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“I am not disclosing any trade secrets. In fact, the manager said afterwards that Mr. Kurtz’s methods had ruined the district. I have no opinion on that point, but I want you clearly to understand that there was nothing exactly profitable in these heads being there. They only showed that Mr. Kurtz lacked restraint in the gratification of his various lusts, that there was something wanting in him—some small matter which, when the pressing need arose, could not be found under his magnificent eloquence. Whether he knew of this deficiency himself I can’t say. I think the knowledge came to him at last—only at the very last. But the wilderness had found him out early, and had taken on him a terrible vengeance for the fantastic invasion. I think it had whispered to him things about himself which he did not know, things of which he had no conception till he took counsel with this great solitude—and the whisper had proved irresistibly fascinating. It echoed loudly within him because he was hollow at the core.... I put down the glass, and the head that had appeared near enough to be spoken to seemed at once to have leaped away from me into inaccessible distance. “I’m not revealing any business secrets here. In fact, the manager said later that Mr. Kurtz’s methods had ruined the district. I don’t know if that’s true or not, but there was nothing to be gained financially by putting those heads on sticks. They only showed that Mr. Kurtz had given in to his dark desires and that there was something wrong with him. Despite his powerful speech, there was something missing. I don’t know whether he knew this. I think he realized it right at the end, but only then. The jungle had discovered it early on and had taken its revenge on him for the invasion he was part of. It whispered things to him, things about himself that he didn’t know until he was out there alone. That whisper echoed loudly inside him because he was hollow. I lowered my binoculars. The head that looked close enough to speak to seemed to leap back to where I could no longer reach it.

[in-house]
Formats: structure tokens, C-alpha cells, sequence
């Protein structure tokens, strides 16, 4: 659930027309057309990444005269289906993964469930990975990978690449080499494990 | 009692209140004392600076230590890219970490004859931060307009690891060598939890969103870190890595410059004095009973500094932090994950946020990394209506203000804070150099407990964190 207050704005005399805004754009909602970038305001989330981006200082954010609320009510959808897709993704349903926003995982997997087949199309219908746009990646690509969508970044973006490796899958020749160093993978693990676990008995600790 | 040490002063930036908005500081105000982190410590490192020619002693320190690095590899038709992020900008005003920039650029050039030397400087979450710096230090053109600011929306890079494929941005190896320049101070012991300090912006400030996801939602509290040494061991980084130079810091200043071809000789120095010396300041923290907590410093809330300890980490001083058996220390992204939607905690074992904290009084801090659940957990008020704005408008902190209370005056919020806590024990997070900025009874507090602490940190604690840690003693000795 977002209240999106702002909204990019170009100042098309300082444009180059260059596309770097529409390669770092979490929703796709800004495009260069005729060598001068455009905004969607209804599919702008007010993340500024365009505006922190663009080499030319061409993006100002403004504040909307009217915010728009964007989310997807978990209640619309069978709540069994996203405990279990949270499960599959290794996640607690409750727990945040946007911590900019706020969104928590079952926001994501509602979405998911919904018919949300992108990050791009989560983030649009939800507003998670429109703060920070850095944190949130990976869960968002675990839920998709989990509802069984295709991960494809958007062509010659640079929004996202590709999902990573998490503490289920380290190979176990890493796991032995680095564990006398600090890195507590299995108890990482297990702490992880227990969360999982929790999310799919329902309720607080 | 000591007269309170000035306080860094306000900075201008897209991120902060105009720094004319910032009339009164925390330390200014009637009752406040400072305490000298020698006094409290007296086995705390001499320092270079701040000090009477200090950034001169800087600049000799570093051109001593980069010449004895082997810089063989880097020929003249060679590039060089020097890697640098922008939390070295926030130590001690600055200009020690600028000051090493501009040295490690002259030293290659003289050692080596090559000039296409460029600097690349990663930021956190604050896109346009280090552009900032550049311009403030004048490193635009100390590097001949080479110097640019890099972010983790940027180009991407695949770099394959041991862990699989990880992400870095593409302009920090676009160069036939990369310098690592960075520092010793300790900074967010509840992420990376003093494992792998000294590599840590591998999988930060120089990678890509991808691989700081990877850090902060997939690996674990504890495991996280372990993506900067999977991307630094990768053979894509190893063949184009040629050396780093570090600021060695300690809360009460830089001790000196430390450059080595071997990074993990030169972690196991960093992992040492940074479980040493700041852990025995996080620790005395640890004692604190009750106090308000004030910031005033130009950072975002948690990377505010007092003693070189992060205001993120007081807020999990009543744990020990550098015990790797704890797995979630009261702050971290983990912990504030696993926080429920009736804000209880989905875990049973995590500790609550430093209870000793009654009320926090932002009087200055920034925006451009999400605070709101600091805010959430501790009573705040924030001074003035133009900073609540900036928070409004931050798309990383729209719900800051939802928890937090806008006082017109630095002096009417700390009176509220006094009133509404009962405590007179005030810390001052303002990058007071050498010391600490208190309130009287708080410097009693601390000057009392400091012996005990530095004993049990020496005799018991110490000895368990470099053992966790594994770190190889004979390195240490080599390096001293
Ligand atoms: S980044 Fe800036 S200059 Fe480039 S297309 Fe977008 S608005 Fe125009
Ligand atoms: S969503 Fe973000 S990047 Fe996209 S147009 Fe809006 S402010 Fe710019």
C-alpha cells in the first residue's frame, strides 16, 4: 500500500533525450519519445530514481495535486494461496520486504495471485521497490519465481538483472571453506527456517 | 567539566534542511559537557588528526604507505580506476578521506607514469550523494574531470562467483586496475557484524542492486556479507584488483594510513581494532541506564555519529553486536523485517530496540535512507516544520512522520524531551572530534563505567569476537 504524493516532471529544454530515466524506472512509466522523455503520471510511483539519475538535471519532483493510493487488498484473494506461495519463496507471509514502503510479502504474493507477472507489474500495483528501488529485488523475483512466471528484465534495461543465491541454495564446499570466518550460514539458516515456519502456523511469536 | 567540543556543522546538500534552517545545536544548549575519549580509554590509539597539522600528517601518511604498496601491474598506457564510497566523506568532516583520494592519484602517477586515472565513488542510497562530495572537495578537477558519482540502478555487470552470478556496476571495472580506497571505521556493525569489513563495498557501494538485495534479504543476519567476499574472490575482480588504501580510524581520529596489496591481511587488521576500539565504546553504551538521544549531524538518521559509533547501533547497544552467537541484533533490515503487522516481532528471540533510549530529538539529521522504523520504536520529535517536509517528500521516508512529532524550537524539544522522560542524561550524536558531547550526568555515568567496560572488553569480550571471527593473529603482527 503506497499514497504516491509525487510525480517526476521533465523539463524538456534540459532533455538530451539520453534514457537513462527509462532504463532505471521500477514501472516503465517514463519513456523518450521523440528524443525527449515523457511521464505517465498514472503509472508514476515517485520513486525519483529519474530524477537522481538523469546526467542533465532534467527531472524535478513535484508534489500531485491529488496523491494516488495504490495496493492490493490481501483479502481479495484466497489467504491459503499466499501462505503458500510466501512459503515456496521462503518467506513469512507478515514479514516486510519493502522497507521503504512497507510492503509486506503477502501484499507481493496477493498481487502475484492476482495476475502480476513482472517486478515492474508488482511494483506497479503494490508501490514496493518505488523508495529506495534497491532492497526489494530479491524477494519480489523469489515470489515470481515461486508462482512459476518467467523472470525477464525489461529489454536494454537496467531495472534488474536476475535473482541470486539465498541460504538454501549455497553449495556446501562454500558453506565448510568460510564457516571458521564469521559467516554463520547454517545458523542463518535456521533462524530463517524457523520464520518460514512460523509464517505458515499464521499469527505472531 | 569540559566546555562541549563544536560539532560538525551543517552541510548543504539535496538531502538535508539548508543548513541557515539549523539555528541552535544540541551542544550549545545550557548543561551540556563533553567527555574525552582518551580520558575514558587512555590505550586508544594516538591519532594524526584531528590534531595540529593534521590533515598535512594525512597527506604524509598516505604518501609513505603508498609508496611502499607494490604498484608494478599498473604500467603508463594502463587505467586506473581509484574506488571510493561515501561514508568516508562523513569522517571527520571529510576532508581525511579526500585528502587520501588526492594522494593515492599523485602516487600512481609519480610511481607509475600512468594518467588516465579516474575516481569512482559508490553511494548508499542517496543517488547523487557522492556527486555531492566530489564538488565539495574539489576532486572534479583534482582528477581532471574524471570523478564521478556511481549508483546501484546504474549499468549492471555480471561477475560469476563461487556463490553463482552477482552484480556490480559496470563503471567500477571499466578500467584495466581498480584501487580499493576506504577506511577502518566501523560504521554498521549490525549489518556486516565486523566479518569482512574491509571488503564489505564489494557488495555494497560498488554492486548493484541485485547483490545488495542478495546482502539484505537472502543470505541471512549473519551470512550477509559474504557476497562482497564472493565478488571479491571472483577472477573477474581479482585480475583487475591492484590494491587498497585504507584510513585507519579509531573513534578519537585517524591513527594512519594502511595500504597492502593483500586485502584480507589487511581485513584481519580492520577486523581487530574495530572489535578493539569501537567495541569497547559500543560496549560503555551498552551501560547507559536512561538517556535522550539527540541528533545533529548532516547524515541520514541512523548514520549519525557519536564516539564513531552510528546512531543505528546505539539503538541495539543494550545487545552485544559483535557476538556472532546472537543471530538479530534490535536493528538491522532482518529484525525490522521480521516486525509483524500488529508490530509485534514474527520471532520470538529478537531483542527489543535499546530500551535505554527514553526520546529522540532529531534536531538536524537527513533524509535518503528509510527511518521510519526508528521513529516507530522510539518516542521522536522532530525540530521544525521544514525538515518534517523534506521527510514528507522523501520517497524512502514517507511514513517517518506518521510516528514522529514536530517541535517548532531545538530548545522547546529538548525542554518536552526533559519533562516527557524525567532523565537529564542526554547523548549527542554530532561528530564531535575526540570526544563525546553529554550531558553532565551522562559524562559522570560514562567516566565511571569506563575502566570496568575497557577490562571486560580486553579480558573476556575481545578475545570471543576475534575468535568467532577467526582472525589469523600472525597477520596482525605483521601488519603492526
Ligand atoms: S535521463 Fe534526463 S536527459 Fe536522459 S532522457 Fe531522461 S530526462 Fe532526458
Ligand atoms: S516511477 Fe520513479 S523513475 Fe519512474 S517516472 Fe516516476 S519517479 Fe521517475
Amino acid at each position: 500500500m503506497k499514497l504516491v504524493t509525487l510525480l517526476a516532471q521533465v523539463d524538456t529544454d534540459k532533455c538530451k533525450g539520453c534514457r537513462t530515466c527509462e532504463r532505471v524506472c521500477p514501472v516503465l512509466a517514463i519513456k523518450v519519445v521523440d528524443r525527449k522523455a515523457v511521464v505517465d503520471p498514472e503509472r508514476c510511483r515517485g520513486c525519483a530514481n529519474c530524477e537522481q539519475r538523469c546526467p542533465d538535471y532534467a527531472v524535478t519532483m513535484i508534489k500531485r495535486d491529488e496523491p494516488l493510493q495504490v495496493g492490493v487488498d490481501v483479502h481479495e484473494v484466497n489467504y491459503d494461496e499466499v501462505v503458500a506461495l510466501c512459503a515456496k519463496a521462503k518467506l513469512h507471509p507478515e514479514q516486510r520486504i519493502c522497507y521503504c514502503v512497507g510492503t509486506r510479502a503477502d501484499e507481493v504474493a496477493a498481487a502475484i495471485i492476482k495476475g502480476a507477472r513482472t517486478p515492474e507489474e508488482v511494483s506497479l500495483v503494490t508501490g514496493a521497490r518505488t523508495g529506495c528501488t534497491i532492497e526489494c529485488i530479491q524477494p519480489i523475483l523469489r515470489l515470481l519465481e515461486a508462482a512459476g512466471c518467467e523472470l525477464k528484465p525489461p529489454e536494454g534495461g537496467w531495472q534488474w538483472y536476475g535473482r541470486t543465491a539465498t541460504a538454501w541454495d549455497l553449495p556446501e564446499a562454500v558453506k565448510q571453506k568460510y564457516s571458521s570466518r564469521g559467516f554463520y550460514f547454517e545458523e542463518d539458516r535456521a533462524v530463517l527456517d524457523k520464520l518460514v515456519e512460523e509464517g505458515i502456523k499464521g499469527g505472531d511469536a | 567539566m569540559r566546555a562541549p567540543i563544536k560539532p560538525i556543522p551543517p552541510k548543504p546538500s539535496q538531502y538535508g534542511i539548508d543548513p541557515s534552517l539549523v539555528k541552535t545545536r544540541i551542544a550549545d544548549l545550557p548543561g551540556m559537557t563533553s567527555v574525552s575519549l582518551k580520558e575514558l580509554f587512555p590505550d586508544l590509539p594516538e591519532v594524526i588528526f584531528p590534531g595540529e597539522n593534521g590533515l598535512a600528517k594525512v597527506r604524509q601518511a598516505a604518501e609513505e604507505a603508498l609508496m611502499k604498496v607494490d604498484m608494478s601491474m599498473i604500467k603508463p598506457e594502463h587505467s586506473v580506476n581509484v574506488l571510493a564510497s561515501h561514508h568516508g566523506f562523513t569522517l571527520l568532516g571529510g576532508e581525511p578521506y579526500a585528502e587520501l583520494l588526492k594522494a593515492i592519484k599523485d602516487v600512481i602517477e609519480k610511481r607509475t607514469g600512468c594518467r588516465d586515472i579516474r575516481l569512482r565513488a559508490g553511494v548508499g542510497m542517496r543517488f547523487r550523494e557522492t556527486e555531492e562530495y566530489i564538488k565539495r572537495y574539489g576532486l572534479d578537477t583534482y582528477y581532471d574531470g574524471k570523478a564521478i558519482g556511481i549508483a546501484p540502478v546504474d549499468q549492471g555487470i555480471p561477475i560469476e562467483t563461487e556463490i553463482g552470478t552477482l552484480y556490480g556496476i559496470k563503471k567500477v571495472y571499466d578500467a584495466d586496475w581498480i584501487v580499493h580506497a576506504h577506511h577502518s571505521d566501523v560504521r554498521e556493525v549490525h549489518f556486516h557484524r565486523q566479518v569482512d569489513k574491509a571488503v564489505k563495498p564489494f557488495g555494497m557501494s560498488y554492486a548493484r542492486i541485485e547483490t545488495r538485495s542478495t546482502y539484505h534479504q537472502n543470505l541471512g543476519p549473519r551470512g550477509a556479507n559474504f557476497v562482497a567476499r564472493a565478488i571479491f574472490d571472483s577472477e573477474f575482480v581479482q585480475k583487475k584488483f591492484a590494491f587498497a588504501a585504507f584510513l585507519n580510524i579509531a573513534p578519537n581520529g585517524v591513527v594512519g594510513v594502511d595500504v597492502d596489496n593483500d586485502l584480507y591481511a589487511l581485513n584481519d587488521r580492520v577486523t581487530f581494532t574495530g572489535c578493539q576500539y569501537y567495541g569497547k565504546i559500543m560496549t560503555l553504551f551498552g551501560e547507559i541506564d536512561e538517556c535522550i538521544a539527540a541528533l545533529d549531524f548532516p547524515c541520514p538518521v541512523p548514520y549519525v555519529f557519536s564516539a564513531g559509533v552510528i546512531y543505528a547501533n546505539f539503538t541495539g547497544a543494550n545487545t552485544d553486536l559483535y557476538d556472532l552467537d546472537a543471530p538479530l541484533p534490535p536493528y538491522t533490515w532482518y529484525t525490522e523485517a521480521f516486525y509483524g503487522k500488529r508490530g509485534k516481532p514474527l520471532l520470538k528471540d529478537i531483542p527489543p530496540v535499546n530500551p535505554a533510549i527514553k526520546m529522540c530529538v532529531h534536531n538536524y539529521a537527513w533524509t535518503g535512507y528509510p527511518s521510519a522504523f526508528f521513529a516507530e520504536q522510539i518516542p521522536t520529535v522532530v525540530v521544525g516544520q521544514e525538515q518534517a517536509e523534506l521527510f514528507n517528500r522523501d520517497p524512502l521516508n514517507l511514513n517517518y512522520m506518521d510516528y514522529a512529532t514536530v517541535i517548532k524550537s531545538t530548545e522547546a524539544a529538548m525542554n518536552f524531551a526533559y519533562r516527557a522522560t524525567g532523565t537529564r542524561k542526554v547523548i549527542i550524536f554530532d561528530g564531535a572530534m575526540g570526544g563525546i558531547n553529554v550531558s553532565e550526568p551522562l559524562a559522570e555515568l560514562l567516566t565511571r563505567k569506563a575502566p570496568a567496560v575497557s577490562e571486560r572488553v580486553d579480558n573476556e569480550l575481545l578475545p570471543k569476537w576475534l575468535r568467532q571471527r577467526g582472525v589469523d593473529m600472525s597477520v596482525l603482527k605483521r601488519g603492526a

“The admirer of Mr. Kurtz was a bit crestfallen. In a hurried, indistinct voice he began to assure me he had not dared to take these—say, symbols—down. He was not afraid of the natives; they would not stir till Mr. Kurtz gave the word. His ascendancy was extraordinary. The camps of these people surrounded the place, and the chiefs came every day to see him. They would crawl.... ‘I don’t want to know anything of the ceremonies used when approaching Mr. Kurtz,’ I shouted. Curious, this feeling that came over me that such details would be more intolerable than those heads drying on the stakes under Mr. Kurtz’s windows. After all, that was only a savage sight, while I seemed at one bound to have been transported into some lightless region of subtle horrors, where pure, uncomplicated savagery was a positive relief, being something that had a right to exist—obviously—in the sunshine. The young man looked at me with surprise. I suppose it did not occur to him that Mr. Kurtz was no idol of mine. He forgot I hadn’t heard any of these splendid monologues on, what was it? on love, justice, conduct of life—or what not. If it had come to crawling before Mr. Kurtz, he crawled as much as the veriest savage of them all. I had no idea of the conditions, he said: these heads were the heads of rebels. I shocked him excessively by laughing. Rebels! What would be the next definition I was to hear? There had been enemies, criminals, workers—and these were rebels. Those rebellious heads looked very subdued to me on their sticks. ‘You don’t know how such a life tries a man like Kurtz,’ cried Kurtz’s last disciple. ‘Well, and you?’ I said. ‘I! I! I am a simple man. I have no great thoughts. I want nothing from anybody. How can you compare me to...?’ His feelings were too much for speech, and suddenly he broke down. ‘I don’t understand,’ he groaned. ‘I’ve been doing my best to keep him alive, and that’s enough. I had no hand in all this. I have no abilities. There hasn’t been a drop of medicine or a mouthful of invalid food for months here. He was shamefully abandoned. A man like this, with such ideas. Shamefully! Shamefully! I—I—haven’t slept for the last ten nights...’ “Kurtz’s admirer was a little disappointed. He told me that he was afraid to take these ‘symbols’ down. Not afraid of the natives—they wouldn’t move until Kurtz gave the word. They lived all around the station and their chiefs came every day to see Kurtz. They would crawl—‘I don’t want to hear about it,’ I shouted. It was odd, but I felt that hearing details like that would somehow be worse than seeing the heads. The heads were a savage sight, but they seemed like a relief compared to the horror the clown was describing. He looked at me in surprise. It hadn’t occurred to him that I didn’t idolize Mr. Kurtz. He forgot that I hadn’t ever heard any of Kurtz’s splendid speeches about love, justice, how to live a good life, and so on. I didn’t crawl before Kurtz like he did. He said that I didn’t know what the conditions had been like. Those heads were captured rebels. I laughed. Rebels! How would these people be described next? I’d heard them called enemies and criminals and workers, and now these ones were called rebels. They didn’t look very rebellious now. ‘You don’t know how hard life is for someone like Kurtz,’ cried the dying man’s last disciple. ‘Do you?’ I asked. ‘Me? I’m a simple man. I don’t have any great thoughts. I don’t want anything. How can you compare me to…?’ He broke down, overcome by his feelings. ‘I don’t understand,’ he groaned. ‘I’ve been trying to keep him alive. That’s all. I didn’t have anything to do with this. There hasn’t been any medicine for months. He was abandoned. A man like this, with such great ideas. It’s a shame—a shame. I-I haven’t slept for ten nights . . .’